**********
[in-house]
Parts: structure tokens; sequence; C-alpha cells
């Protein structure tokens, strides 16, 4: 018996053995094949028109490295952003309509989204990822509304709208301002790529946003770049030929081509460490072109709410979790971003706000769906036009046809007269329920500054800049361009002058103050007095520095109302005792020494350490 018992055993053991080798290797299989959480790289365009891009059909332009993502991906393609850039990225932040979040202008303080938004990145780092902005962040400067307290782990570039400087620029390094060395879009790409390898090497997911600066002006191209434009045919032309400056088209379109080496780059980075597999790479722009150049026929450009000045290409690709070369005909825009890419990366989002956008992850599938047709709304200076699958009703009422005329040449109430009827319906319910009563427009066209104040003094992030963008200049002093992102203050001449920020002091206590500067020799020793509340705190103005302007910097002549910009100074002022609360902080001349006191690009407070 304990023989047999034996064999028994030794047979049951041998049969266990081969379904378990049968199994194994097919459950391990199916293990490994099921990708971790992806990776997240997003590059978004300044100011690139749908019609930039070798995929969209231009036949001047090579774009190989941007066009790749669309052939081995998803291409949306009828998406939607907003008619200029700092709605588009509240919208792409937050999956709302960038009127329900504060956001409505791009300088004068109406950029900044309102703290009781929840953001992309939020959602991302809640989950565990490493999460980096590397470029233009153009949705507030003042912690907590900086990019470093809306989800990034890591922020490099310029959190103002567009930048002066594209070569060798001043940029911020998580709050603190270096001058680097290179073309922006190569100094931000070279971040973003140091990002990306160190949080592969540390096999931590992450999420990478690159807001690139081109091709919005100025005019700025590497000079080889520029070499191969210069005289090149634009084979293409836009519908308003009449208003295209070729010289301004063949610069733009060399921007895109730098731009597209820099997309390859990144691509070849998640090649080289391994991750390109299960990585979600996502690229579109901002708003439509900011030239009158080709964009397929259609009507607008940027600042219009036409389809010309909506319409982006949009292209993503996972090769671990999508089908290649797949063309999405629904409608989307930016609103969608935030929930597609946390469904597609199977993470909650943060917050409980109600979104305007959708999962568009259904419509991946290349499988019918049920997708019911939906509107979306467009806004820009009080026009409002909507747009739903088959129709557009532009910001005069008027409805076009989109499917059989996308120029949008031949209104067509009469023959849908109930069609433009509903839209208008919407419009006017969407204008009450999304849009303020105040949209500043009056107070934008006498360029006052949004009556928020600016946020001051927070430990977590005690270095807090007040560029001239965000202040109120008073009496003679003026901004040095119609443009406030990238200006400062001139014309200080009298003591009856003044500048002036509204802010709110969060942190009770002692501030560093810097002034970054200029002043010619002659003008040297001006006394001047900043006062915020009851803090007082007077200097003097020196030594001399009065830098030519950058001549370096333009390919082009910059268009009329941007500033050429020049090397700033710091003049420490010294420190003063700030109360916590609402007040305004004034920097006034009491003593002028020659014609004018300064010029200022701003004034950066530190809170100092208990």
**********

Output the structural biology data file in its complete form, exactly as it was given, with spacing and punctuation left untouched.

[in-house]
Parts: structure tokens; sequence; C-alpha cells
């Protein structure tokens, strides 16, 4: 018996053995094949028109490295952003309509989204990822509304709208301002790529946003770049030929081509460490072109709410979790971003706000769906036009046809007269329920500054800049361009002058103050007095520095109302005792020494350490 018992055993053991080798290797299989959480790289365009891009059909332009993502991906393609850039990225932040979040202008303080938004990145780092902005962040400067307290782990570039400087620029390094060395879009790409390898090497997911600066002006191209434009045919032309400056088209379109080496780059980075597999790479722009150049026929450009000045290409690709070369005909825009890419990366989002956008992850599938047709709304200076699958009703009422005329040449109430009827319906319910009563427009066209104040003094992030963008200049002093992102203050001449920020002091206590500067020799020793509340705190103005302007910097002549910009100074002022609360902080001349006191690009407070 304990023989047999034996064999028994030794047979049951041998049969266990081969379904378990049968199994194994097919459950391990199916293990490994099921990708971790992806990776997240997003590059978004300044100011690139749908019609930039070798995929969209231009036949001047090579774009190989941007066009790749669309052939081995998803291409949306009828998406939607907003008619200029700092709605588009509240919208792409937050999956709302960038009127329900504060956001409505791009300088004068109406950029900044309102703290009781929840953001992309939020959602991302809640989950565990490493999460980096590397470029233009153009949705507030003042912690907590900086990019470093809306989800990034890591922020490099310029959190103002567009930048002066594209070569060798001043940029911020998580709050603190270096001058680097290179073309922006190569100094931000070279971040973003140091990002990306160190949080592969540390096999931590992450999420990478690159807001690139081109091709919005100025005019700025590497000079080889520029070499191969210069005289090149634009084979293409836009519908308003009449208003295209070729010289301004063949610069733009060399921007895109730098731009597209820099997309390859990144691509070849998640090649080289391994991750390109299960990585979600996502690229579109901002708003439509900011030239009158080709964009397929259609009507607008940027600042219009036409389809010309909506319409982006949009292209993503996972090769671990999508089908290649797949063309999405629904409608989307930016609103969608935030929930597609946390469904597609199977993470909650943060917050409980109600979104305007959708999962568009259904419509991946290349499988019918049920997708019911939906509107979306467009806004820009009080026009409002909507747009739903088959129709557009532009910001005069008027409805076009989109499917059989996308120029949008031949209104067509009469023959849908109930069609433009509903839209208008919407419009006017969407204008009450999304849009303020105040949209500043009056107070934008006498360029006052949004009556928020600016946020001051927070430990977590005690270095807090007040560029001239965000202040109120008073009496003679003026901004040095119609443009406030990238200006400062001139014309200080009298003591009856003044500048002036509204802010709110969060942190009770002692501030560093810097002034970054200029002043010619002659003008040297001006006394001047900043006062915020009851803090007082007077200097003097020196030594001399009065830098030519950058001549370096333009390919082009910059268009009329941007500033050429020049090397700033710091003049420490010294420190003063700030109360916590609402007040305004004034920097006034009491003593002028020659014609004018300064010029200022701003004034950066530190809170100092208990």